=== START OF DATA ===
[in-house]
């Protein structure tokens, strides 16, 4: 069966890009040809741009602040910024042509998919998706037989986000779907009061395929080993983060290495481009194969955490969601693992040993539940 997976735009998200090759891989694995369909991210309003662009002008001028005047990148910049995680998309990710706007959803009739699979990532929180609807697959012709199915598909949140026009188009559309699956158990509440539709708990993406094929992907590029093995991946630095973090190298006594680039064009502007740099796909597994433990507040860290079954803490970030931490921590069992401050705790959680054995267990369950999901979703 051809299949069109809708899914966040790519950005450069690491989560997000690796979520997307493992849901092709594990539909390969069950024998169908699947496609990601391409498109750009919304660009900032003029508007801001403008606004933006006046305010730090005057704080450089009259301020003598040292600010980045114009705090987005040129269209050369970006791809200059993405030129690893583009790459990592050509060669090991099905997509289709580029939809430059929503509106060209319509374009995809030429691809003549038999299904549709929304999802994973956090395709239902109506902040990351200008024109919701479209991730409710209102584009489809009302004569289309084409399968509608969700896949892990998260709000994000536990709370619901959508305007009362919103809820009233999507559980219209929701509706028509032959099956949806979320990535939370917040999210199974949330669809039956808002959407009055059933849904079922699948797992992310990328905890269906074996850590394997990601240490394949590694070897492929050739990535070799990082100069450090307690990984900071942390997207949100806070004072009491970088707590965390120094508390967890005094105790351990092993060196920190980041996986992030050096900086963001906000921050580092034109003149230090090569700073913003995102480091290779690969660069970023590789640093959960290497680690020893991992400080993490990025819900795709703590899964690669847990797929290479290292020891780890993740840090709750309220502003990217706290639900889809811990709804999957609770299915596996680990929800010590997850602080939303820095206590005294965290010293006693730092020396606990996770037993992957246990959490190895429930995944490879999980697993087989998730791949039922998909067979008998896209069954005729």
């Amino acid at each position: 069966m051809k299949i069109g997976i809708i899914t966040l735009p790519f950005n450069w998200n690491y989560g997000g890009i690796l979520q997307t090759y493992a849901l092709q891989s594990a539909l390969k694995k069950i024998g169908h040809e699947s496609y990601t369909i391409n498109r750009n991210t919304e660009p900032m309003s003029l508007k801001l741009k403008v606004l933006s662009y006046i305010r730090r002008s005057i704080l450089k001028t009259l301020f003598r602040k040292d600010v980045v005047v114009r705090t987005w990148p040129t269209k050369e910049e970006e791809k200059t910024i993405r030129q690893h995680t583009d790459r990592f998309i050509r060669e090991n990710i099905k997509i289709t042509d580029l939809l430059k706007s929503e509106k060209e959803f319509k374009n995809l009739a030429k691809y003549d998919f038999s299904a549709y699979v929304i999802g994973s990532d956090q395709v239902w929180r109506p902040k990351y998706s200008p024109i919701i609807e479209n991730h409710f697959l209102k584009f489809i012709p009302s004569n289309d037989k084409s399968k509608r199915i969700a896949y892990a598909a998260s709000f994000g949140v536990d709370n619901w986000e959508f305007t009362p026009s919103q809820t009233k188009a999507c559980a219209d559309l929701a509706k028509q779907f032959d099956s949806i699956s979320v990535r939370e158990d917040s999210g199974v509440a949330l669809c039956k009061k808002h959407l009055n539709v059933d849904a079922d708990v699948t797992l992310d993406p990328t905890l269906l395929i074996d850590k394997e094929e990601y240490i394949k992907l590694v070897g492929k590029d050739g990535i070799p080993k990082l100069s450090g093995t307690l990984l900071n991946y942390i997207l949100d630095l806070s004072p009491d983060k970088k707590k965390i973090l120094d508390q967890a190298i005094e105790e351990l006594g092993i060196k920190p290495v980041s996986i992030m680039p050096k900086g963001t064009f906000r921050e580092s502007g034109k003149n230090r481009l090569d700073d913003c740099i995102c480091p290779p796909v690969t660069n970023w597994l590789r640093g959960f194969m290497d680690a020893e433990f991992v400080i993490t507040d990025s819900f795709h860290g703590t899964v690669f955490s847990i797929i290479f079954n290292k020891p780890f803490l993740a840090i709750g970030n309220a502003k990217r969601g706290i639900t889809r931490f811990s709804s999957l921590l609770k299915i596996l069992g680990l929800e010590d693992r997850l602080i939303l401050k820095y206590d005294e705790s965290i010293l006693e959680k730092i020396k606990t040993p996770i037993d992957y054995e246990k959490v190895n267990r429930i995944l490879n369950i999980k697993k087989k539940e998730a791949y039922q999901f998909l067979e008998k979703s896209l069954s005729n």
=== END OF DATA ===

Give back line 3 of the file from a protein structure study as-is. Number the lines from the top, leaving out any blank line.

């Amino acid at each position: 069966m051809k299949i069109g997976i809708i899914t966040l735009p790519f950005n450069w998200n690491y989560g997000g890009i690796l979520q997307t090759y493992a849901l092709q891989s594990a539909l390969k694995k069950i024998g169908h040809e699947s496609y990601t369909i391409n498109r750009n991210t919304e660009p900032m309003s003029l508007k801001l741009k403008v606004l933006s662009y006046i305010r730090r002008s005057i704080l450089k001028t009259l301020f003598r602040k040292d600010v980045v005047v114009r705090t987005w990148p040129t269209k050369e910049e970006e791809k200059t910024i993405r030129q690893h995680t583009d790459r990592f998309i050509r060669e090991n990710i099905k997509i289709t042509d580029l939809l430059k706007s929503e509106k060209e959803f319509k374009n995809l009739a030429k691809y003549d998919f038999s299904a549709y699979v929304i999802g994973s990532d956090q395709v239902w929180r109506p902040k990351y998706s200008p024109i919701i609807e479209n991730h409710f697959l209102k584009f489809i012709p009302s004569n289309d037989k084409s399968k509608r199915i969700a896949y892990a598909a998260s709000f994000g949140v536990d709370n619901w986000e959508f305007t009362p026009s919103q809820t009233k188009a999507c559980a219209d559309l929701a509706k028509q779907f032959d099956s949806i699956s979320v990535r939370e158990d917040s999210g199974v509440a949330l669809c039956k009061k808002h959407l009055n539709v059933d849904a079922d708990v699948t797992l992310d993406p990328t905890l269906l395929i074996d850590k394997e094929e990601y240490i394949k992907l590694v070897g492929k590029d050739g990535i070799p080993k990082l100069s450090g093995t307690l990984l900071n991946y942390i997207l949100d630095l806070s004072p009491d983060k970088k707590k965390i973090l120094d508390q967890a190298i005094e105790e351990l006594g092993i060196k920190p290495v980041s996986i992030m680039p050096k900086g963001t064009f906000r921050e580092s502007g034109k003149n230090r481009l090569d700073d913003c740099i995102c480091p290779p796909v690969t660069n970023w597994l590789r640093g959960f194969m290497d680690a020893e433990f991992v400080i993490t507040d990025s819900f795709h860290g703590t899964v690669f955490s847990i797929i290479f079954n290292k020891p780890f803490l993740a840090i709750g970030n309220a502003k990217r969601g706290i639900t889809r931490f811990s709804s999957l921590l609770k299915i596996l069992g680990l929800e010590d693992r997850l602080i939303l401050k820095y206590d005294e705790s965290i010293l006693e959680k730092i020396k606990t040993p996770i037993d992957y054995e246990k959490v190895n267990r429930i995944l490879n369950i999980k697993k087989k539940e998730a791949y039922q999901f998909l067979e008998k979703s896209l069954s005729n």